Bowers was charged late Saturday with 11 state counts of criminal homicide, six counts of aggravated assault and 13 counts of ethnic intimidation in what the leader of the Anti-Defamation League called the deadliest attack on Jews in U.S. history.

RELATED: Security increased at local synagogues following Pittsburgh synagogue shooting

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Chopper video from scene of Pittsburgh synagogue shooting on October 27, 2018



Bowers was also charged Saturday in a 29-count federal criminal complaint that included charges of obstructing the free exercise of religious beliefs - a federal hate crime - and using a firearm to commit murder. U.S. Attorney General Jeff Sessions said the charges "could lead to the death penalty."

It wasn't clear whether Bowers had an attorney to speak on his behalf.

The nation's latest mass shooting drew condemnation and expressions of sympathy from politicians and religious leaders of all stripes. With the midterm election just over a week away, it also reignited a longstanding and bitter debate over guns.
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Governor Tom Wolf and Pittsburgh officials hold a news conference after a shooting at a synagogue on October 27, 2018.



Pope Francis led prayers for Pittsburgh on Sunday in St. Peter's Square.

"In reality, all of us are wounded by this inhuman act of violence," he said. He prayed for God "to help us to extinguish the flames of hatred that develop in our societies, reinforcing the sense of humanity, respect for life and civil and moral values."

German Chancellor Angela Merkel's spokesman quoted Merkel on Twitter as offering her condolences and saying that "all of us must confront anti-Semitism with determination - everywhere."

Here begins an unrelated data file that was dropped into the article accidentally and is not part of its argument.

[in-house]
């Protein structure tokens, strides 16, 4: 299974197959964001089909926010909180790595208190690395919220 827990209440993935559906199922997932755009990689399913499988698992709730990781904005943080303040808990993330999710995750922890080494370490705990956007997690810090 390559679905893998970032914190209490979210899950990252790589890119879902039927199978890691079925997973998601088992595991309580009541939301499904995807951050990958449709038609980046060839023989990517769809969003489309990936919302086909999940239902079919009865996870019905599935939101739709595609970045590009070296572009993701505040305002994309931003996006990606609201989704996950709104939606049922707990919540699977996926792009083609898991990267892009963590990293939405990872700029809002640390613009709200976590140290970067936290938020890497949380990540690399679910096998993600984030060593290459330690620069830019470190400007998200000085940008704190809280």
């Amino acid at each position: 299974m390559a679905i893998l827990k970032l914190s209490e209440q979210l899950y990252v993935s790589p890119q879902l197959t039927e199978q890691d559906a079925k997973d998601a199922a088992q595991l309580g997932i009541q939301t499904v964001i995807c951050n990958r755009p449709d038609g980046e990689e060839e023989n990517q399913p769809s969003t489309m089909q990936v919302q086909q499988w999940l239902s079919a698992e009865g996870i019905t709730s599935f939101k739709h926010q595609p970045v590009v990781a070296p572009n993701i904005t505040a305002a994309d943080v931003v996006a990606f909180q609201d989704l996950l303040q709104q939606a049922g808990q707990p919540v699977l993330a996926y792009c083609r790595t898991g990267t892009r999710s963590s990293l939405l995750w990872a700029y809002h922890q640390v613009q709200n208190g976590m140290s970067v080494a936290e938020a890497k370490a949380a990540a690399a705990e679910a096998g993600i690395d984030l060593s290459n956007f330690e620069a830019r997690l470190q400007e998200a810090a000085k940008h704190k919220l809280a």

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Rabbi Benjamin Sendrow offers a prayer for the Pittsburgh synagogue shooting victims during a Trump event in Indiana on October 27, 2018.



German President Frank-Walter Steinmeier wrote in a condolence message to President Donald Trump that "this abhorrent crime reminds us all to do what is in our power to advocate against hatred and violence, against anti-Semitism and exclusion, and to counter with determination those who incite them."

Trump on Saturday said the outcome might have been different if the synagogue "had some kind of protection" from an armed guard, while Pennsylvania's Democratic Gov. Tom Wolf, up for re-election, noted that once again "dangerous weapons are putting our citizens in harm's way."

Calling the shooting an "evil anti-Semitic attack," Trump ordered flags at federal buildings throughout the U.S. to be flown at half-staff in respect for the victims. He said he planned to travel to Pittsburgh, but offered no details.

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President Donald Trump is responding to what he's calling the "devastating" shooting at a Pittsburgh synagogue, saying: "It's a terrible thing what's going on with hate in our country."

FULL PITTSBURGH SYNAGOGUE SHOOTING COVERAGE:



Information from The Associated Press was used in this post.